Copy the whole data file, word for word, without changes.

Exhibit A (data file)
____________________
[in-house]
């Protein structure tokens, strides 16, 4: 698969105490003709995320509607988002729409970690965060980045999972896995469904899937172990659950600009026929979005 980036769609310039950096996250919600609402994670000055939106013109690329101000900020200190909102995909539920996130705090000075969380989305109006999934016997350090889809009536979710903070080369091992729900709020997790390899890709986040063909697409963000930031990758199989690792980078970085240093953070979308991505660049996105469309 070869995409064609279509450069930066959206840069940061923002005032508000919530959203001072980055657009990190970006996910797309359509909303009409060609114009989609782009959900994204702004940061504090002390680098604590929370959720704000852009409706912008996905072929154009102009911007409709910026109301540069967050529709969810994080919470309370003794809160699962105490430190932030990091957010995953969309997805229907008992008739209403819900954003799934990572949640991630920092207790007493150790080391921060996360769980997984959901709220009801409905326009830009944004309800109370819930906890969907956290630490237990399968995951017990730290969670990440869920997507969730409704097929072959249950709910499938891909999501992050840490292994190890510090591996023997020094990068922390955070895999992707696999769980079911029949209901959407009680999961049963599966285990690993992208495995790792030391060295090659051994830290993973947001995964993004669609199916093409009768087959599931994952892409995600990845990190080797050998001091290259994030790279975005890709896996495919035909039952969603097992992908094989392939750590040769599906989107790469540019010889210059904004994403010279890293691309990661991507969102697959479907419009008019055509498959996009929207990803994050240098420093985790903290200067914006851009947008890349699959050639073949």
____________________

[in-house]
């Protein structure tokens, strides 16, 4: 698969105490003709995320509607988002729409970690965060980045999972896995469904899937172990659950600009026929979005 980036769609310039950096996250919600609402994670000055939106013109690329101000900020200190909102995909539920996130705090000075969380989305109006999934016997350090889809009536979710903070080369091992729900709020997790390899890709986040063909697409963000930031990758199989690792980078970085240093953070979308991505660049996105469309 070869995409064609279509450069930066959206840069940061923002005032508000919530959203001072980055657009990190970006996910797309359509909303009409060609114009989609782009959900994204702004940061504090002390680098604590929370959720704000852009409706912008996905072929154009102009911007409709910026109301540069967050529709969810994080919470309370003794809160699962105490430190932030990091957010995953969309997805229907008992008739209403819900954003799934990572949640991630920092207790007493150790080391921060996360769980997984959901709220009801409905326009830009944004309800109370819930906890969907956290630490237990399968995951017990730290969670990440869920997507969730409704097929072959249950709910499938891909999501992050840490292994190890510090591996023997020094990068922390955070895999992707696999769980079911029949209901959407009680999961049963599966285990690993992208495995790792030391060295090659051994830290993973947001995964993004669609199916093409009768087959599931994952892409995600990845990190080797050998001091290259994030790279975005890709896996495919035909039952969603097992992908094989392939750590040769599906989107790469540019010889210059904004994403010279890293691309990661991507969102697959479907419009008019055509498959996009929207990803994050240098420093985790903290200067914006851009947008890349699959050639073949």